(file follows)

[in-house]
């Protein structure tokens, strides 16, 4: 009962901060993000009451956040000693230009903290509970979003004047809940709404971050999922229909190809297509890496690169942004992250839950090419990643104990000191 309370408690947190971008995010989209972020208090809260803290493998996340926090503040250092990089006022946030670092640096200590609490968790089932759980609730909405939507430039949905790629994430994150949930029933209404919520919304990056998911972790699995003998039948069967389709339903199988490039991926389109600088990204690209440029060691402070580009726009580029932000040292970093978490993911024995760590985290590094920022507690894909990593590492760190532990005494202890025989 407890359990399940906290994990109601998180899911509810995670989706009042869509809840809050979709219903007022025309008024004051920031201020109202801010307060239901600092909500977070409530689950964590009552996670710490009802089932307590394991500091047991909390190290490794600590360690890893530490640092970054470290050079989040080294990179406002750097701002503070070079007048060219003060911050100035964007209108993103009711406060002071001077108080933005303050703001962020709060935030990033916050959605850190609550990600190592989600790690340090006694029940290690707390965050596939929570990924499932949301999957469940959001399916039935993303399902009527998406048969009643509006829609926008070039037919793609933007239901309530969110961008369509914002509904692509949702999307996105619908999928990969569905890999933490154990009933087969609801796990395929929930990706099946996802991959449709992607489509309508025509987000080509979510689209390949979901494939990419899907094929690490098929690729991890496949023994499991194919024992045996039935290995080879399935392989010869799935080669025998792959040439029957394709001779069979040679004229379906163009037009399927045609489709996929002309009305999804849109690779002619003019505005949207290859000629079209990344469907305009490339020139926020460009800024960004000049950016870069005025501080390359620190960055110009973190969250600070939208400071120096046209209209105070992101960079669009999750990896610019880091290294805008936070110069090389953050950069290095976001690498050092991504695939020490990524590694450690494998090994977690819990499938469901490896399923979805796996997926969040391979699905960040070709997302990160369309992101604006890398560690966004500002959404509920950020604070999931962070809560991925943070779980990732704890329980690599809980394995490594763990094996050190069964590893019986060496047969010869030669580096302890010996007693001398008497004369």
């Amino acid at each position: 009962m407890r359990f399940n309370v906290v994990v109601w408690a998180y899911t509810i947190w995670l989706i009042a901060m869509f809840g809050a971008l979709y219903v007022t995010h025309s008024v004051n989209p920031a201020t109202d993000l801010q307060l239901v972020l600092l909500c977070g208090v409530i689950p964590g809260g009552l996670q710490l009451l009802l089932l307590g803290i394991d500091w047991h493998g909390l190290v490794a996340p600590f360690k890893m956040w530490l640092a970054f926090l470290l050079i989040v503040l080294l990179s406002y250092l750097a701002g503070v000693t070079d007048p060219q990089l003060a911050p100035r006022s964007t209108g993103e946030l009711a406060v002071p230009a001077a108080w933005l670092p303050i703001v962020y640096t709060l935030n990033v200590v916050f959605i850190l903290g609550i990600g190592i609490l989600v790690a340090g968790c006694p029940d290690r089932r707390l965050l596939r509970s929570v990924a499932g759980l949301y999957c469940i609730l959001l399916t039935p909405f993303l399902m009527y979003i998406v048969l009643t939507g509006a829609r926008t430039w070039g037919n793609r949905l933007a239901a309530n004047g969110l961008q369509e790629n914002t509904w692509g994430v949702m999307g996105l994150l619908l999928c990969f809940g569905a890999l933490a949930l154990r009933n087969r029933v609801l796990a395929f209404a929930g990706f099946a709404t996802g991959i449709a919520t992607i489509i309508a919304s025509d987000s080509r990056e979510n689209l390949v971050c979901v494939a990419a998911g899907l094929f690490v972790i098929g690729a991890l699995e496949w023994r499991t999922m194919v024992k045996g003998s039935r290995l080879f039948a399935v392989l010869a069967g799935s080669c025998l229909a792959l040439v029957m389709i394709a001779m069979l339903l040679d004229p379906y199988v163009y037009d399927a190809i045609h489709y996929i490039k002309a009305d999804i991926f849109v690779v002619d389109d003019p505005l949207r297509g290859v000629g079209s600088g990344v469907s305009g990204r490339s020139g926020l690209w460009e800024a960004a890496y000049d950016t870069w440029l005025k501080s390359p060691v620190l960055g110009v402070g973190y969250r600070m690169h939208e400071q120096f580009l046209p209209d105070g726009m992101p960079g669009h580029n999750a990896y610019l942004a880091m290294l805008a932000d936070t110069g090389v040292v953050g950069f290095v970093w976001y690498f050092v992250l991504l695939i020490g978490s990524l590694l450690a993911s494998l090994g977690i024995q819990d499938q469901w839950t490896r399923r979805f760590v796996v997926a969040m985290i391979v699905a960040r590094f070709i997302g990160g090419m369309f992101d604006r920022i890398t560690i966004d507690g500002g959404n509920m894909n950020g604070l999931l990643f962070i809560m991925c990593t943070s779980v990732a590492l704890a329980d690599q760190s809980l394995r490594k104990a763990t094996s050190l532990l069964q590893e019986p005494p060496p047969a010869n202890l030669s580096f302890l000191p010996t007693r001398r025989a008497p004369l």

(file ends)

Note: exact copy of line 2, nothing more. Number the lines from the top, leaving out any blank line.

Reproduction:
């Protein structure tokens, strides 16, 4: 009962901060993000009451956040000693230009903290509970979003004047809940709404971050999922229909190809297509890496690169942004992250839950090419990643104990000191 309370408690947190971008995010989209972020208090809260803290493998996340926090503040250092990089006022946030670092640096200590609490968790089932759980609730909405939507430039949905790629994430994150949930029933209404919520919304990056998911972790699995003998039948069967389709339903199988490039991926389109600088990204690209440029060691402070580009726009580029932000040292970093978490993911024995760590985290590094920022507690894909990593590492760190532990005494202890025989 407890359990399940906290994990109601998180899911509810995670989706009042869509809840809050979709219903007022025309008024004051920031201020109202801010307060239901600092909500977070409530689950964590009552996670710490009802089932307590394991500091047991909390190290490794600590360690890893530490640092970054470290050079989040080294990179406002750097701002503070070079007048060219003060911050100035964007209108993103009711406060002071001077108080933005303050703001962020709060935030990033916050959605850190609550990600190592989600790690340090006694029940290690707390965050596939929570990924499932949301999957469940959001399916039935993303399902009527998406048969009643509006829609926008070039037919793609933007239901309530969110961008369509914002509904692509949702999307996105619908999928990969569905890999933490154990009933087969609801796990395929929930990706099946996802991959449709992607489509309508025509987000080509979510689209390949979901494939990419899907094929690490098929690729991890496949023994499991194919024992045996039935290995080879399935392989010869799935080669025998792959040439029957394709001779069979040679004229379906163009037009399927045609489709996929002309009305999804849109690779002619003019505005949207290859000629079209990344469907305009490339020139926020460009800024960004000049950016870069005025501080390359620190960055110009973190969250600070939208400071120096046209209209105070992101960079669009999750990896610019880091290294805008936070110069090389953050950069290095976001690498050092991504695939020490990524590694450690494998090994977690819990499938469901490896399923979805796996997926969040391979699905960040070709997302990160369309992101604006890398560690966004500002959404509920950020604070999931962070809560991925943070779980990732704890329980690599809980394995490594763990094996050190069964590893019986060496047969010869030669580096302890010996007693001398008497004369």